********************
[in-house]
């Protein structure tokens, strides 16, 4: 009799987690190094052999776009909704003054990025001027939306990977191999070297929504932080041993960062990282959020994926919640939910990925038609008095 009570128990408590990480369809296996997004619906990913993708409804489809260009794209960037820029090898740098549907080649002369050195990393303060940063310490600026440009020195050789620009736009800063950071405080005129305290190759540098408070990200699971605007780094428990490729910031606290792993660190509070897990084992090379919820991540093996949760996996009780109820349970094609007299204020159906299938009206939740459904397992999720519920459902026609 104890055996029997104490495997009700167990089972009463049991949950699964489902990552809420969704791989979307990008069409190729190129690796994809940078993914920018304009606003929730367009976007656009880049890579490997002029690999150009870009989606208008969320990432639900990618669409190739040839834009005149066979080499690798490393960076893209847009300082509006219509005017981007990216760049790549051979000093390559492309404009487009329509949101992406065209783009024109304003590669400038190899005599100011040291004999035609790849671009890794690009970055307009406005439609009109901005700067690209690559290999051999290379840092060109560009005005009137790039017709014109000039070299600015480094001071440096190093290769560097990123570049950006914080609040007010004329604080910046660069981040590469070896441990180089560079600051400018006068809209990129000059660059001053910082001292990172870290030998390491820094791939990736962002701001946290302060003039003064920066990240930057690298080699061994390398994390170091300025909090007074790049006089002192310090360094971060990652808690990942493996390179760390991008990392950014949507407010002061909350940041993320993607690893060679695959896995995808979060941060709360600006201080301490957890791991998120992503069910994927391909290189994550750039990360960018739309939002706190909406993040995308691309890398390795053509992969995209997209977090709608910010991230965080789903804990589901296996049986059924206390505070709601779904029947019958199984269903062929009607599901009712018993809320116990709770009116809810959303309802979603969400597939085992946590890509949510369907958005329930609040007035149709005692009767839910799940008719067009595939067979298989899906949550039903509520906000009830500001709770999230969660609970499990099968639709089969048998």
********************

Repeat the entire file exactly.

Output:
[in-house]
């Protein structure tokens, strides 16, 4: 009799987690190094052999776009909704003054990025001027939306990977191999070297929504932080041993960062990282959020994926919640939910990925038609008095 009570128990408590990480369809296996997004619906990913993708409804489809260009794209960037820029090898740098549907080649002369050195990393303060940063310490600026440009020195050789620009736009800063950071405080005129305290190759540098408070990200699971605007780094428990490729910031606290792993660190509070897990084992090379919820991540093996949760996996009780109820349970094609007299204020159906299938009206939740459904397992999720519920459902026609 104890055996029997104490495997009700167990089972009463049991949950699964489902990552809420969704791989979307990008069409190729190129690796994809940078993914920018304009606003929730367009976007656009880049890579490997002029690999150009870009989606208008969320990432639900990618669409190739040839834009005149066979080499690798490393960076893209847009300082509006219509005017981007990216760049790549051979000093390559492309404009487009329509949101992406065209783009024109304003590669400038190899005599100011040291004999035609790849671009890794690009970055307009406005439609009109901005700067690209690559290999051999290379840092060109560009005005009137790039017709014109000039070299600015480094001071440096190093290769560097990123570049950006914080609040007010004329604080910046660069981040590469070896441990180089560079600051400018006068809209990129000059660059001053910082001292990172870290030998390491820094791939990736962002701001946290302060003039003064920066990240930057690298080699061994390398994390170091300025909090007074790049006089002192310090360094971060990652808690990942493996390179760390991008990392950014949507407010002061909350940041993320993607690893060679695959896995995808979060941060709360600006201080301490957890791991998120992503069910994927391909290189994550750039990360960018739309939002706190909406993040995308691309890398390795053509992969995209997209977090709608910010991230965080789903804990589901296996049986059924206390505070709601779904029947019958199984269903062929009607599901009712018993809320116990709770009116809810959303309802979603969400597939085992946590890509949510369907958005329930609040007035149709005692009767839910799940008719067009595939067979298989899906949550039903509520906000009830500001709770999230969660609970499990099968639709089969048998």